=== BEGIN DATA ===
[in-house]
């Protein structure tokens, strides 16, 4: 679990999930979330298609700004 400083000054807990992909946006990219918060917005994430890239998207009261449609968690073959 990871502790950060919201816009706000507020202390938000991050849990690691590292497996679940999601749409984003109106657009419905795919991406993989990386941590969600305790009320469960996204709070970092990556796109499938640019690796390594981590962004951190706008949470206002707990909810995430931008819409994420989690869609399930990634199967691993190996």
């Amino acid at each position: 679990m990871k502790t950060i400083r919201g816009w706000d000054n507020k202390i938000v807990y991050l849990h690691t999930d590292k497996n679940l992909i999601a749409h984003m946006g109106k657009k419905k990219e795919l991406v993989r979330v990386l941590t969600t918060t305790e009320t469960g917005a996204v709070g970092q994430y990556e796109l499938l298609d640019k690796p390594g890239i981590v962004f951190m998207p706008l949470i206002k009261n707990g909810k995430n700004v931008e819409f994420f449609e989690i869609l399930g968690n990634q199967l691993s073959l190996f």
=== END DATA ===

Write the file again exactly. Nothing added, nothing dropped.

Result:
[in-house]
């Protein structure tokens, strides 16, 4: 679990999930979330298609700004 400083000054807990992909946006990219918060917005994430890239998207009261449609968690073959 990871502790950060919201816009706000507020202390938000991050849990690691590292497996679940999601749409984003109106657009419905795919991406993989990386941590969600305790009320469960996204709070970092990556796109499938640019690796390594981590962004951190706008949470206002707990909810995430931008819409994420989690869609399930990634199967691993190996």
């Amino acid at each position: 679990m990871k502790t950060i400083r919201g816009w706000d000054n507020k202390i938000v807990y991050l849990h690691t999930d590292k497996n679940l992909i999601a749409h984003m946006g109106k657009k419905k990219e795919l991406v993989r979330v990386l941590t969600t918060t305790e009320t469960g917005a996204v709070g970092q994430y990556e796109l499938l298609d640019k690796p390594g890239i981590v962004f951190m998207p706008l949470i206002k009261n707990g909810k995430n700004v931008e819409f994420f449609e989690i869609l399930g968690n990634q199967l691993s073959l190996f």